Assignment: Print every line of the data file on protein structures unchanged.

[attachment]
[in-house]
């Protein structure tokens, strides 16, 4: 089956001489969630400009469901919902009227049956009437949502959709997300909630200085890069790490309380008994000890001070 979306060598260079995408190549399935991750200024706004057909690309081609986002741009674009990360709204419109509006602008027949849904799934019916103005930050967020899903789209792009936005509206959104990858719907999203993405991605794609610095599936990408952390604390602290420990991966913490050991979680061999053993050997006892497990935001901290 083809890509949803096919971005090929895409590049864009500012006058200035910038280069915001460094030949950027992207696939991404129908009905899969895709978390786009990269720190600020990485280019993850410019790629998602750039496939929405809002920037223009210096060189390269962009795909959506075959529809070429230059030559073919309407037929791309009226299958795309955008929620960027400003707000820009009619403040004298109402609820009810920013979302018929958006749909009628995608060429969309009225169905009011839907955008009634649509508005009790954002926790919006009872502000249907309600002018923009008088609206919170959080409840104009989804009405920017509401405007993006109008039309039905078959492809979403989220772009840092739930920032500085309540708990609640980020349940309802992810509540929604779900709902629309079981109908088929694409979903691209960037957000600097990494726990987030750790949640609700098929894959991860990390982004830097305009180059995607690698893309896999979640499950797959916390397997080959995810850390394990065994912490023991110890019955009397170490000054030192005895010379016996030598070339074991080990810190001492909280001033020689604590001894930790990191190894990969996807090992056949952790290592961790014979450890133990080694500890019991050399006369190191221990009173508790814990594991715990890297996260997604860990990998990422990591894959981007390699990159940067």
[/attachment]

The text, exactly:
[in-house]
């Protein structure tokens, strides 16, 4: 089956001489969630400009469901919902009227049956009437949502959709997300909630200085890069790490309380008994000890001070 979306060598260079995408190549399935991750200024706004057909690309081609986002741009674009990360709204419109509006602008027949849904799934019916103005930050967020899903789209792009936005509206959104990858719907999203993405991605794609610095599936990408952390604390602290420990991966913490050991979680061999053993050997006892497990935001901290 083809890509949803096919971005090929895409590049864009500012006058200035910038280069915001460094030949950027992207696939991404129908009905899969895709978390786009990269720190600020990485280019993850410019790629998602750039496939929405809002920037223009210096060189390269962009795909959506075959529809070429230059030559073919309407037929791309009226299958795309955008929620960027400003707000820009009619403040004298109402609820009810920013979302018929958006749909009628995608060429969309009225169905009011839907955008009634649509508005009790954002926790919006009872502000249907309600002018923009008088609206919170959080409840104009989804009405920017509401405007993006109008039309039905078959492809979403989220772009840092739930920032500085309540708990609640980020349940309802992810509540929604779900709902629309079981109908088929694409979903691209960037957000600097990494726990987030750790949640609700098929894959991860990390982004830097305009180059995607690698893309896999979640499950797959916390397997080959995810850390394990065994912490023991110890019955009397170490000054030192005895010379016996030598070339074991080990810190001492909280001033020689604590001894930790990191190894990969996807090992056949952790290592961790014979450890133990080694500890019991050399006369190191221990009173508790814990594991715990890297996260997604860990990998990422990591894959981007390699990159940067």